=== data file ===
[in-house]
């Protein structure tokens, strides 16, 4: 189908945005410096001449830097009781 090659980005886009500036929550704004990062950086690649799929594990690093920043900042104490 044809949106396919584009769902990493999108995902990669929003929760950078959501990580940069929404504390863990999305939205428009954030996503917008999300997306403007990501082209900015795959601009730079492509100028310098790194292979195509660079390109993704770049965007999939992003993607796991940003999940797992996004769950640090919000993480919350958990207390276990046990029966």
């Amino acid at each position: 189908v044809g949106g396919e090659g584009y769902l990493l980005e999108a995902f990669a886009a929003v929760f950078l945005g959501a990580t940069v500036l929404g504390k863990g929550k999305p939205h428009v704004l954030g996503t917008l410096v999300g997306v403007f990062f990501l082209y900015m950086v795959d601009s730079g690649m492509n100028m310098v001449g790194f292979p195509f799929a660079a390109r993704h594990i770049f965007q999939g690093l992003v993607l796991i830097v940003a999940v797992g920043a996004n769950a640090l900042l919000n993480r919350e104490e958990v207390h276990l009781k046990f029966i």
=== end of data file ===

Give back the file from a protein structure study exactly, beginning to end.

[in-house]
């Protein structure tokens, strides 16, 4: 189908945005410096001449830097009781 090659980005886009500036929550704004990062950086690649799929594990690093920043900042104490 044809949106396919584009769902990493999108995902990669929003929760950078959501990580940069929404504390863990999305939205428009954030996503917008999300997306403007990501082209900015795959601009730079492509100028310098790194292979195509660079390109993704770049965007999939992003993607796991940003999940797992996004769950640090919000993480919350958990207390276990046990029966």
């Amino acid at each position: 189908v044809g949106g396919e090659g584009y769902l990493l980005e999108a995902f990669a886009a929003v929760f950078l945005g959501a990580t940069v500036l929404g504390k863990g929550k999305p939205h428009v704004l954030g996503t917008l410096v999300g997306v403007f990062f990501l082209y900015m950086v795959d601009s730079g690649m492509n100028m310098v001449g790194f292979p195509f799929a660079a390109r993704h594990i770049f965007q999939g690093l992003v993607l796991i830097v940003a999940v797992g920043a996004n769950a640090l900042l919000n993480r919350e104490e958990v207390h276990l009781k046990f029966i």